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What Are The Penalties For Refusing A DWI Chemical Testing?

Driving while intoxicated or DWI carries with it personal and professional consequences. It is worth noting that when driving a motor vehicle, you are subject to the “implied consent” rule. This means that having a driver’s license, you have agreed to undergo a chemical test. If you get arrested for drunk driving, you are bound by law to allow the police officer to administer a chemical test to determine your blood alcohol content.

Refusal to undergo chemical testing can have serious consequences. First of all, your refusal to undergo chemical test is a violation of the implied consent law of that state. One of the penalties for refusing to take the chemical test is revocation of your license. The suspension is independent from the criminal element of DWI.

The good news is that your license will not be revoked immediately after your refusal. You are given 15 days to request for an administrative hearing concerning the suspension. Your refusal to request for a hearing initiates the automatic suspension 40 days after your refusal. The State Office of Administrative Hearings handles the hearing and the request can be made online.

Refusal to undergo chemical test does not necessarily subject you to immediate jail term. One option to consider is the Secure Remote Alcohol Monitoring Device or SCRAM. This device measures the amount of alcohol in your sweat. The prosecutor will be notified when you consume alcohol. To escape imprisonment, you may be required to wear this device to verify that you are not consuming a measurable amount of alcohol.

But while there is a way to escape jail term, the bad news is that the court can use your refusal to undergo a chemical test against you in court. The judge can make an argument that your refusal to take the test is an admission of guilt. They may think that your action only means that you have something to hide.

DWI Mothers with Children on the Rise

There is a disturbing trend where more mothers are getting arrested and charged for driving while intoxicated (DWI) with a minor (less than 15 years old) passenger. In a 10-year period, the number of mothers with DWIs in general jumped more than 20%, and many of them had a child with them at the time of the arrest.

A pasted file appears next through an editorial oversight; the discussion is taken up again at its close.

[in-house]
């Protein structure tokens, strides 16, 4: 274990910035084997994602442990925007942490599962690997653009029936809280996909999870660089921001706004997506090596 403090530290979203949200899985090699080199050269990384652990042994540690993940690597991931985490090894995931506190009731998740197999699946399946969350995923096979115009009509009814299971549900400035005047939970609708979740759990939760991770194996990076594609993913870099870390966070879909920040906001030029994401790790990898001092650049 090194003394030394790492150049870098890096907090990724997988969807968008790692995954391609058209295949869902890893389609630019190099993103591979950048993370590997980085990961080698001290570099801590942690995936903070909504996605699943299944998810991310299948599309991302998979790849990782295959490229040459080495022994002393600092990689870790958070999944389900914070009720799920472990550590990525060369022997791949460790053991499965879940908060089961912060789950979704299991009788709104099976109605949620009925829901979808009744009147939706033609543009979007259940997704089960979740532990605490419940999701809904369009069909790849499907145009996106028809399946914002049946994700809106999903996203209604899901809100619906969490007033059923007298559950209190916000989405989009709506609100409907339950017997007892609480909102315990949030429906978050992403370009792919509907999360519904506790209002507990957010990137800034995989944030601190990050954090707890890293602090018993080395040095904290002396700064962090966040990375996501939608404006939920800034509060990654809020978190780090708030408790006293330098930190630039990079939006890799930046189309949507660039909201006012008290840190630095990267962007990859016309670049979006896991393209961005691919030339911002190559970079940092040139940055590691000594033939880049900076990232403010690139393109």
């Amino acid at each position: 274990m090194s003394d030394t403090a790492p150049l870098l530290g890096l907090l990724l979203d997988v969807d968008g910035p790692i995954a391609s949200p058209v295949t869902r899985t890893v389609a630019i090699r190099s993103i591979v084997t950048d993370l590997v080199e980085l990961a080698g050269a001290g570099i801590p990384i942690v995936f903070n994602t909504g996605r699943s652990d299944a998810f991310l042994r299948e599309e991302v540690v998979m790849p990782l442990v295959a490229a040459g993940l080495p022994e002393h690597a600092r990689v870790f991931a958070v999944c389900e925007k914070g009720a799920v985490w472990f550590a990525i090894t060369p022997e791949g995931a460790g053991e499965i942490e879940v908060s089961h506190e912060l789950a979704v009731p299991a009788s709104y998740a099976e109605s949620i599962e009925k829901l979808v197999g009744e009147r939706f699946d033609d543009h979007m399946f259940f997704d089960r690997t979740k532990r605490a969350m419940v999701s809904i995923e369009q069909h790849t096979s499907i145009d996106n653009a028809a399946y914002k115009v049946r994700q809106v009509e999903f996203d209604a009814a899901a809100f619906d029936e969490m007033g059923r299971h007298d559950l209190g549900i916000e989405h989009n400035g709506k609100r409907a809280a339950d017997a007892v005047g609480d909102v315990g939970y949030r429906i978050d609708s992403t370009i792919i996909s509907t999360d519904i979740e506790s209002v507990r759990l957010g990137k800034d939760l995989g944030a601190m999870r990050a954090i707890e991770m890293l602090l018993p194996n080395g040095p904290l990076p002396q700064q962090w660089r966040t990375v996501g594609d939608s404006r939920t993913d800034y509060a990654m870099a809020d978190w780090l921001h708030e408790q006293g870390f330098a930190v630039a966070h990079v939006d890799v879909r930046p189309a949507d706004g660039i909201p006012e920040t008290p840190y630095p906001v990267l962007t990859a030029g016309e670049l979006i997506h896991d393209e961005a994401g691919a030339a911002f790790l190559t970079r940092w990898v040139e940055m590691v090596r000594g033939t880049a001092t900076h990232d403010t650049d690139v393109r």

DWI with a minor passenger (Texas Penal Code §49.04) is like getting a Go to Jail card; don’t pass Go, don’t collect $200. In Texas as in most other states, drunk driving while there is a child in a car has more serious consequences. For first time offenders the offense is a state jail felony, while an enhanced charge (for prior arrests or convictions) it could be elevated to third degree felony.

Under Texas law, a DWI does not necessarily mean intoxication through alcohol. It could be from the use of a dangerous drug even if it is prescribed or other substances even if they are legal; it cannot be used as a DWI defense. The law is designed to discourage a driver from getting behind the wheel after taking certain medication, for example, when it impairs their ability to operate a vehicle in any way.

Some experts speculate that this DWI mother trend is due to a cultural shift from a stay-at-home mom to working mom, which makes it more acceptable for women to drink alcohol. Another contributing factor is the increased stress resulting from the demands of work as well as home. Some women cope with it by drinking alcohol to relax, or taking medication. But because these have a significant effect on a person’s ability to focus, it is dangerous to drive, and poses an unacceptable level of risk to child passengers. As pointed out on the lomtl website, a conviction means a minimum of 180 days with a suspended license, up to 2 years in jail for a first offense, and a $10,000 fine.

Being charged under §49.04 is a serious matter, and needs to be addressed appropriately. Consult with a competent DWI lawyer in your area to legally represent you in this matter.